External validity matters. External validity refers to the extent to which claims that are derived from a particular study apply more broadly to other settings. Studies are conducted in a particular time and place, with a particular target population. I’ve suggested that a study of class size reduction in kindergarten and first grade might not tell us much about class size reduction in high school, because the settings are so different. I’ve also suggested that how class size reduction is implemented matters. Are the teachers qualified? Is there adequate space? The issue of external validity is also at the heart of economist Edward Lazear’s model that eduwonkette summarized last week: reducing class size in classes of well-behaved students may not tell us much about reducing class size in classes of poorly-behaved students, and vice versa. Economist Steve Barnett makes this point in discussing the three best-known early childhood education studies: Perry Preschool, Abecedarian, and Chicago Child-Parent Center. “No one should expect any public program to produce the same results as any one of the studies,” he writes. “To borrow a phrase from the US Environmental Protection Agency, for any particular public [early childhood education] program ‘your mileage may vary’. In general, variations in the population served, program design, and the neighborhood and broader social context can be expected to affect costs and benefits.” The same is surely true for class size reduction as well.

I thought that my posts last week were a balanced but positive endorsement for class size reduction, based on a reasonable reading of the research evidence. Leonie Haimson disagrees. My main crime seems to be that I don’t agree with what “actually” happened in STAR, in California, etc., which, miraculously, always favors smaller classes. Always! But don’t take my word for the “conventional wisdom” on class size reduction. Here are some quotes from “Class Size: Counting Students Can Count," a publication of the American Educational Research Association researched by the lead authors of the STAR study, Jeremy Finn and Charles Achilles, and reviewed by David Berliner, Eric Hanushek, and Larry Hedges. Read these quotes and judge for yourself if I’m distorting what leading researchers think about class size.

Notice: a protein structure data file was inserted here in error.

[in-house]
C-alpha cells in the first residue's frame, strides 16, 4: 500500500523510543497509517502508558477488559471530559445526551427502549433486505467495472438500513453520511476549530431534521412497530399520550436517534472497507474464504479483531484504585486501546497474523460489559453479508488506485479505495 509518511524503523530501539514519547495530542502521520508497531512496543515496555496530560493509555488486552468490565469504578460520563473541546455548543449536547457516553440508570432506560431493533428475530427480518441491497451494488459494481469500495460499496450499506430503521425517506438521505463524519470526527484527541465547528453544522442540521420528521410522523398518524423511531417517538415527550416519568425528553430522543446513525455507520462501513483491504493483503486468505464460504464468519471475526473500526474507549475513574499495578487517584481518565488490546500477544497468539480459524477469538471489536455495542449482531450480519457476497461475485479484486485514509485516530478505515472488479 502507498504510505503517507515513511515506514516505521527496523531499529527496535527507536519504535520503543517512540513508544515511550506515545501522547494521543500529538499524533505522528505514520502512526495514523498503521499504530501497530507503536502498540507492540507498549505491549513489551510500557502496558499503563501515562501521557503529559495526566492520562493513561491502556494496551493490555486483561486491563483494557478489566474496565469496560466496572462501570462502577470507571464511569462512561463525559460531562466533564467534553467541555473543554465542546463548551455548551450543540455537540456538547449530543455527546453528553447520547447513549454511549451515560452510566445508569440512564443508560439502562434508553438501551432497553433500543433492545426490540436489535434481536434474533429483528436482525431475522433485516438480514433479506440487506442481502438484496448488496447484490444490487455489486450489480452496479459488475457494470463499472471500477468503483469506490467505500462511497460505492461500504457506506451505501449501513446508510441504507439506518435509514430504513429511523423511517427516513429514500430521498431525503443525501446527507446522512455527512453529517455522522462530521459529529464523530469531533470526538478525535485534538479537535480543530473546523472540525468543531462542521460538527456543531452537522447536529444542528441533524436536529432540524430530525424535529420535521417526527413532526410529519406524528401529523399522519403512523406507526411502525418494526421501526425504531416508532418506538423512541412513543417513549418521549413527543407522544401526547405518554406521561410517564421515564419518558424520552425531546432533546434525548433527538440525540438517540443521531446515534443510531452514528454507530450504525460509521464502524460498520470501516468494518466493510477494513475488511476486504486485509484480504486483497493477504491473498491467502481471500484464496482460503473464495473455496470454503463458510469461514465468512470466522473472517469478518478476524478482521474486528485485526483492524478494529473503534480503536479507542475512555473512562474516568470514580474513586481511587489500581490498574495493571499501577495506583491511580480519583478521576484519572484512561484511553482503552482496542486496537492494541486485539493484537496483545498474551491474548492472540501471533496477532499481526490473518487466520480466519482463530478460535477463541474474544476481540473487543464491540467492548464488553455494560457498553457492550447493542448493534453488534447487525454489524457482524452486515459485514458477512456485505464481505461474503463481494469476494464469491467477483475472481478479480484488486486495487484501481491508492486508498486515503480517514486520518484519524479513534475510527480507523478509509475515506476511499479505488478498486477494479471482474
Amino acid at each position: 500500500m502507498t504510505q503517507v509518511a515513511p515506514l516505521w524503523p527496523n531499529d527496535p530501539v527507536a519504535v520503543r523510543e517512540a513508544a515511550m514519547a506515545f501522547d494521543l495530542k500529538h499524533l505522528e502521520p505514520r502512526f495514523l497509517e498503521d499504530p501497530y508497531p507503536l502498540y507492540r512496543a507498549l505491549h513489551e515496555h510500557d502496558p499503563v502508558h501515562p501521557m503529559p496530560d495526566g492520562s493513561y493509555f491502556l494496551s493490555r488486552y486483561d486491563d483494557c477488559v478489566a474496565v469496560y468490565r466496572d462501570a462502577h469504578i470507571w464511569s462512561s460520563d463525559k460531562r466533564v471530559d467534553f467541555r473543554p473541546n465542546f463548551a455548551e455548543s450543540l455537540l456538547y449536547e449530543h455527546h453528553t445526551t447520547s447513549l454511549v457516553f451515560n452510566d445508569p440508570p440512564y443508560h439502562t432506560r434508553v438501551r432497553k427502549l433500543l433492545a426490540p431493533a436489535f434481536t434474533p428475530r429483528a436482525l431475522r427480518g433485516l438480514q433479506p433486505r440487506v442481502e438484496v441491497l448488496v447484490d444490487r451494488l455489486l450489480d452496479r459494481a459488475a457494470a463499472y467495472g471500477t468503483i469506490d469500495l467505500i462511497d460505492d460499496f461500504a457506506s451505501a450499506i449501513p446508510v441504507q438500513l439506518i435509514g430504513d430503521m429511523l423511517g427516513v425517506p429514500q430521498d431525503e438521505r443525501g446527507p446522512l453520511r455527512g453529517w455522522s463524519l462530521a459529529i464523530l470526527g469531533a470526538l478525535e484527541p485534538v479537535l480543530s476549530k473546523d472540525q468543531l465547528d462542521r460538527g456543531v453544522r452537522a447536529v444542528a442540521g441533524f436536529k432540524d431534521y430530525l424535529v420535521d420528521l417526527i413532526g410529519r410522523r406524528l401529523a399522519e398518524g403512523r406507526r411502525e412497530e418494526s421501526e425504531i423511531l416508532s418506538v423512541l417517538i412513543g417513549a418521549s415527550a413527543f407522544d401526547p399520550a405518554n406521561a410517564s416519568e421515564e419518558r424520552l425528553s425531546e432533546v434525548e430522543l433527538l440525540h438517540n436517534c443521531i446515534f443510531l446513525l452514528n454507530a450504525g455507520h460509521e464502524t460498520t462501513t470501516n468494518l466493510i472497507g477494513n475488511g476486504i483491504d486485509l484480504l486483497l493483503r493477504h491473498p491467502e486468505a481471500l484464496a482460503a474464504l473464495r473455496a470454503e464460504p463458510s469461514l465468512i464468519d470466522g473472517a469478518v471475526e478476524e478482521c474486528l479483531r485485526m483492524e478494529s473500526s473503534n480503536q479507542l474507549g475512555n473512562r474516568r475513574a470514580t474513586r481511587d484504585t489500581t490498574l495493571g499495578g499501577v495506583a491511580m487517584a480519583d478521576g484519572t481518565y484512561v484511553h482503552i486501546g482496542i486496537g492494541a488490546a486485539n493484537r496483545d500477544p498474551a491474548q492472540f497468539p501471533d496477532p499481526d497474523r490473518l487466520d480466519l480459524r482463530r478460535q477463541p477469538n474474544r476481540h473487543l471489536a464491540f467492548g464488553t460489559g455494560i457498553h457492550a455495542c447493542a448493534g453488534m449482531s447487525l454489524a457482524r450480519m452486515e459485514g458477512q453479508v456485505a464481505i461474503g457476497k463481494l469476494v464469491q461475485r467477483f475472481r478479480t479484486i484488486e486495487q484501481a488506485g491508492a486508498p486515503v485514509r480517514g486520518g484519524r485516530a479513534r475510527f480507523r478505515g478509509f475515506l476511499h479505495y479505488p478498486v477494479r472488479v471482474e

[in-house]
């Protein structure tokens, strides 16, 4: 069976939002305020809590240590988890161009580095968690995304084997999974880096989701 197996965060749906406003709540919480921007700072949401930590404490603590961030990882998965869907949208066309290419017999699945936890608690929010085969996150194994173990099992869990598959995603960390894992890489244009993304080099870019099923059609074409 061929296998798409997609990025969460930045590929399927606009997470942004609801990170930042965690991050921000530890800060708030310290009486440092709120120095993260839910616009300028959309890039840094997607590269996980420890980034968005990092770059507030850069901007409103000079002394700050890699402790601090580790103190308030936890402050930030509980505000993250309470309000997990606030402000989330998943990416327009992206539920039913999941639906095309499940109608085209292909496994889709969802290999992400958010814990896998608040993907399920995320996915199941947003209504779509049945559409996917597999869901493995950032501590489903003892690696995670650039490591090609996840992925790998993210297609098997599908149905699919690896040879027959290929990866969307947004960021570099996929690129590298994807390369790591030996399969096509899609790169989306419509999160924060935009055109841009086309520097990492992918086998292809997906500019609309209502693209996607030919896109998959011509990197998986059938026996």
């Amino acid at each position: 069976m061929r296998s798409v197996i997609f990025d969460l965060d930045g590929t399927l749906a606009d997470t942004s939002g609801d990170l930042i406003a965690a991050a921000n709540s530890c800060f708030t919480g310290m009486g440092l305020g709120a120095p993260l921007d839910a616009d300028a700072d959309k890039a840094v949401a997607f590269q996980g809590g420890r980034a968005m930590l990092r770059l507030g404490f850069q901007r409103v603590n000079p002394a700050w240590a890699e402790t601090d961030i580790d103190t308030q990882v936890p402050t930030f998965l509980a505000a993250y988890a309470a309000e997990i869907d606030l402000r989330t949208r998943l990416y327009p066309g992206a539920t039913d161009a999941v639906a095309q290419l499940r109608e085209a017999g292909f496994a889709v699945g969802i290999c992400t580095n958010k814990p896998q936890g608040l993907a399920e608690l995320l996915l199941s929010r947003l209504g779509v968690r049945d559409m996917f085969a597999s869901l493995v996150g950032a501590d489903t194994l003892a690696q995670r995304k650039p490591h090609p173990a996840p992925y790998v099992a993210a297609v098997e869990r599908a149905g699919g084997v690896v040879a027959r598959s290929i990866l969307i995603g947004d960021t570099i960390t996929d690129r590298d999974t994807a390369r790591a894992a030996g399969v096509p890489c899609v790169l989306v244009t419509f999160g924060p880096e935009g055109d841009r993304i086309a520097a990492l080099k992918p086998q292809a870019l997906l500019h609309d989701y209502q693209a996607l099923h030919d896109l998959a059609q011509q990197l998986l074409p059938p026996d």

“The most dramatic impact seems to be achieved by reaching students early. Ideally, students should experience small classes of 13 to 17 students when entering school, in either kindergarten or first grade. While there is strong evidence of academic improvement during the first two years spent in a small class, there is more ambiguity about the value of additional years. It is not certain that there are added gains during second- and third-grade small classes.”